A healer who cannot be healed . . .
When Zivah falls prey to the deadly rose plague, she knows it’s only a matter of time before she fully succumbs. Now she’s destined to live her last days in isolation, cut off from her people and unable to practice her art-until a threat to her village creates a need that only she can fill.
A soldier shattered by war . . .
Broken by torture at the hands of the Amparan Empire, Dineas thirsts for revenge against his captors. Now escaped and reunited with his tribe, he’ll do anything to free them from Amparan rule-even if it means undertaking a plan that risks not only his life but his very self.
Thrust together on a high-stakes mission to spy on the capital, the two couldn’t be more different: Zivah, deeply committed to her vow of healing, and Dineas, yearning for vengeance. But as they grow closer, they must find common ground to protect those they love. And amidst the constant fear of discovery, the two grapple with a mutual attraction that could break both of their carefully guarded hearts.
This smart, sweeping fantasy with a political edge and a slow-burning romance will capture fans of The Lumatere Chronicles and An Ember in the Ashes.
Okay, if I were going to review a book purely on aesthetic, this one would already be a winner. Like, seriously. I have never wanted to start gardening so badly as I did after reading about these epic characters. I loved everything from the style, the plot, and just… the book. Seriously, it was a fantasy wonder.
I’m kind of stuck here, as my favorite part of this book might also be considered a spoiler…? It is firs discussed early in the book, and I will refrain from discussing its direct involvement in the plot, but be warned if you are very sensitive to spoilers.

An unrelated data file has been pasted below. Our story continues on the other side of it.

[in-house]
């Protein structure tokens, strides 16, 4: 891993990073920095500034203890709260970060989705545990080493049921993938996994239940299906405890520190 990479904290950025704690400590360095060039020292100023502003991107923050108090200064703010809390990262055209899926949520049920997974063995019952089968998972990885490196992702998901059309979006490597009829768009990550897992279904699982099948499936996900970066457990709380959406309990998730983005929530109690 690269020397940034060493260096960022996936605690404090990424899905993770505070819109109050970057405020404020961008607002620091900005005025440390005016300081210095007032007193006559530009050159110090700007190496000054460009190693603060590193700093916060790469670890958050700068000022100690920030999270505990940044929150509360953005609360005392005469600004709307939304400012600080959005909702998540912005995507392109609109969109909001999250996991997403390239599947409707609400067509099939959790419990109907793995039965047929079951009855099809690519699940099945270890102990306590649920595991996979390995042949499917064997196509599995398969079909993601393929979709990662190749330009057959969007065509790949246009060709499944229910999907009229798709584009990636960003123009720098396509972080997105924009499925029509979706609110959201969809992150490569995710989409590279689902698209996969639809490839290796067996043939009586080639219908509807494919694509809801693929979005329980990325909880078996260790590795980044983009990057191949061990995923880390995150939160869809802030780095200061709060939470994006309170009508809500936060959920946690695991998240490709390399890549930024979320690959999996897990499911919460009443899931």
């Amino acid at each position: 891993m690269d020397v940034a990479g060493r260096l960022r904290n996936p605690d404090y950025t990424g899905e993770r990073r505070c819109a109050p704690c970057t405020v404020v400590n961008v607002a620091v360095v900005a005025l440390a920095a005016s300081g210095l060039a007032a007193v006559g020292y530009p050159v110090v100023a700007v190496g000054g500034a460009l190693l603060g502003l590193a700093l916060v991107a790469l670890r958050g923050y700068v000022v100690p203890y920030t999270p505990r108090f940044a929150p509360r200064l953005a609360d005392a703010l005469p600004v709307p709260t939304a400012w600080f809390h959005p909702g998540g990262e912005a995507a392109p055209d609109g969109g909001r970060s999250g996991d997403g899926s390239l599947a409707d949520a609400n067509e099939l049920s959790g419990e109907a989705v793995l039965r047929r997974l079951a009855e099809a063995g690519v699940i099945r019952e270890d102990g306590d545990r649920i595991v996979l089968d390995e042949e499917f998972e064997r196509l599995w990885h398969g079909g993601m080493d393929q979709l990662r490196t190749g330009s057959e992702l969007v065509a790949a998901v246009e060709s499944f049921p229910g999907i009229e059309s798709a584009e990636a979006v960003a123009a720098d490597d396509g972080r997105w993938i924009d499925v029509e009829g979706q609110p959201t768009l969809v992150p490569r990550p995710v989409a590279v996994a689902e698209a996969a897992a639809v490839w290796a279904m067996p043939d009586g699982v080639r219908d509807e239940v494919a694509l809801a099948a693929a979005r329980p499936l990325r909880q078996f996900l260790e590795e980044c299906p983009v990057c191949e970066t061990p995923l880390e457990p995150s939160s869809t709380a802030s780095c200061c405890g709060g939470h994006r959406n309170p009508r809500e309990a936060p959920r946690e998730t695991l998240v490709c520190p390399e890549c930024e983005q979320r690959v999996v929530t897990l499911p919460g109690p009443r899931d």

Anyways. This book dealt with one of my favorite topics–and that would be how a person’s identity is connected to, and affected by, their memories and experiences. One of the main characters is constantly shifting between remembering their past, and being an amnesiac. So, throughout the story, this character is approached with two story arcs–that of their real self, and that of their “brainwashed” (if you will) persona. The two are very different, yet one in the same, and the connection that they had was truly fascinating, probably my favorite aspect of the plot.
Then we have the style of the writing itself, and the way it focused on nature (kind of) which I really loved. To start, the writing was really light and refreshing. Fantasy can be written in a very long winded, drudging sort of way. And, while this isn’t a bad thing, it can make fantasy novels harder to get through in general. However, Rosemarked had a very well developed world, society, and atmosphere, while not weighing the reader down with worldbuilding. Also, I just loved hwo much of the story revolved around healers being super important. Rather than healers, with their weird animals and love for plants, being sidekicks, they were the heros of this story. The healers were story, scary, and admirable. I loved that, and I now very seriously want to start a garden again (and get a super cool pet snake, but that’s another thing).
Overall, I adored Rosemarked and cannot recommend it enough. It really does remind me of Leigh Bardugo novel, with the style and world that was created. If you enjoy a light, but still very serious and enthralling fantasy-type novel, this is the perfect read.
4.5 out of 5.